Want to inspire an industry? Here are 5 steps to take

Liz Penton
By Liz Penton | 28 March 2023
Liz Penton.

In crafting her Inspiration X talk for MFA EX 2022, EssenceMediacom’s Liz Penton was driven by the value of curiosity, connection and community. Along the way, she learned a few valuable lessons in how to create a breakthrough thought piece.

Connection is everywhere and connection is everything.

It’s a basic human need, it’s what powers us, it’s what makes us run, it’s what brings us joy and drives breakthrough creativity in our beautiful industry.

If they say grow through what you go through, the last few years have really proven the value in connection and community. Lockdowns, relocations, redundancies, natural disasters, war and a cost of living crisis have challenged us in ways we often struggle to retell.

It wasn’t until the pandemic, when connection was completely taken away, that I realised how important it really was. And missing it, it became my subject matter.

My curiosity to understand human connection was a key driver to my Inspiration X concept piece “Humans, We Have A Problem” at last year’s MFA EX conference, my rallying cry for the industry to reconsider how we incorporate human outcomes. Human outcomes is the breakthrough that unlocks and strengthens connection by focusing on the person behind it, most commonly through problem solving. Check out my talk here.

Since presenting at MFA EX, industry friends have asked how one creates a breakthrough thought piece. As cringeworthy as it sounds, ideas can come from anywhere and the journey to the destination is different for everyone. There really isn’t a set-in-stone process.

However, I’m all about building communities that share knowledge, and here are five steps I took in developing “Humans, We Have a Problem”.

Step 1: Research The Rabbit Hole

During the pandemic, I fell into a research rabbit hole. Each week there would be a new Booktopia order on my doorstep. From industry theory, effectiveness papers, and industry leader books. What I found in the majority of these papers (besides the fact most are written by white men) is that they drill in on ROI and brand outcomes. This is useful and needed, however, they fail to address human outcomes and connection in the way we talk about it as an industry. I found myself asking where is the meaningfulness? The genuineness? Where is the human? It was like they had forgotten the human behind the connection.

Step 2: Step Outside

A little frustrated, my curiosity pushed me to look outside of our industry to the likes of  Brene Brown (Vulnerability Researcher), Roy Baumiser (Belonginister Theory) and Amy Webb (Futurist). I also dabbled in naturalistic observation, the art of simply sitting outside and observing people (sounds creepy, I know). But it was the moment when I got outside of our industry, I had my best ideas and got really inspired.

I began seeing bigger picture problems. I noted everything down, simply capturing questions, thoughts, ideas. I started by writing one sentence, that turned into two sentences, that turned into a paragraph. Then over time, turned into an essay.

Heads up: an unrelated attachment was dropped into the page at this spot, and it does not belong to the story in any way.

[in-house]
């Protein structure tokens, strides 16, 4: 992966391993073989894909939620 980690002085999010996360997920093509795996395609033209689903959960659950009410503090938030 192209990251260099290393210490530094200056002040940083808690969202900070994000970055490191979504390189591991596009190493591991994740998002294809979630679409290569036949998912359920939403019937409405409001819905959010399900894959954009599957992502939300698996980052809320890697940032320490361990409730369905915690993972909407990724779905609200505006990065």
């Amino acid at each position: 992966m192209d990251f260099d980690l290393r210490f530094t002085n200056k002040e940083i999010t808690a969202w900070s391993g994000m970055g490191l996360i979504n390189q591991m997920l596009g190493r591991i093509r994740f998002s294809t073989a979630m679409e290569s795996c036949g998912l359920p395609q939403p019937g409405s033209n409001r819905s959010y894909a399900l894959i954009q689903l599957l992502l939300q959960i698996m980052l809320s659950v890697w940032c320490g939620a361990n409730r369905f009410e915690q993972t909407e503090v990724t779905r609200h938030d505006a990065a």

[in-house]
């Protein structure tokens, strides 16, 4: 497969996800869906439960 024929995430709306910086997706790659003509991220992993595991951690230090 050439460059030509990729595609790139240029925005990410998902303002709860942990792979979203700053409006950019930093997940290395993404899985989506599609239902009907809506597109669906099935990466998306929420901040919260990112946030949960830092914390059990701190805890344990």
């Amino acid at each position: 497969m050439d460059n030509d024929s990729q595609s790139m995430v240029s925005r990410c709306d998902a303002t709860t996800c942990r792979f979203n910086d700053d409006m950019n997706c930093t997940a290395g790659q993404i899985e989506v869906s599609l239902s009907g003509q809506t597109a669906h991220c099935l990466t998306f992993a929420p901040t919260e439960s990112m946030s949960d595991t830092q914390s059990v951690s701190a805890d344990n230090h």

Step 3: Finding A Safe Space To Unmute

Having ideas is one thing, but really finding the voice to share it was another. Traditionally our industry hasn’t been the best at providing safe spaces for people to share opinions without paying the criticism tax. Which over time has resulted in premature death of ideas and a lot of people thinking on mute.

For me, I’m lucky to be working at agencies that create the right conditions for colleagues to share breakthrough ideas and curate safe spaces for everyone to be provocative. Which was crucial to the development of my idea and personal growth too.

Step 4: Better Homes and Gardens

With so much content, it was challenging to decide how to house so many ideas. I questioned what ideas needed cutting and what needed prioritising. Ideas that didn’t make the final cut didn’t necessarily get left behind either, but instead rehomed to better homes, for future upcoming thought pieces.

And there was a lot of gardening. This is the idea of pulling out the weeds and editing. Gardening is the process of auditing every sentence ensuring every word is adding value. Words are important and need to be concrete. With my MFA EX talk being capped at four minutes, it is safe to say there was a lot of digging in the garden.

Step 5: Packaging

The hardest part was coming up with a name for my talk that neatly packaged it all up.

On a mission to find a title, I decided to focus on the underlying principle for producing human outcomes. By far the number one principle was problem solving, which inspired the best title ever – “Humans, We Have A Problem”.

So that’s it! That’s my story on how I developed “Humans, We Have A Problem”.

Exploring curiosity, connection and community is invaluable and really allowed me to grow through the last few years (that we all experienced). The road is different for everyone, however I would encourage anyone to put time aside to explore your passions beyond your day-to-day.

Your voice matters and it’s likely the person sitting next to you is asking the same questions. The more we share our ideas, the better inventions and diverse breakthroughs we can achieve as an industry.

To submit your own Inspiration X idea for MFA EX 2023, download the content brief and get cracking before the 4 April deadline: 

For anyone growing through what they are going through and feeling impacted from the recent years, below are two helpful resources:

  • Anxious As Anything – Friendly mental health buddy/global resource for overthinkers
  • The Redundants – An empowering global resource with tools to help find confidence and your next adventure.

Liz Penton is Entertainment & Culture Strategy Director at EssenceMediacom.

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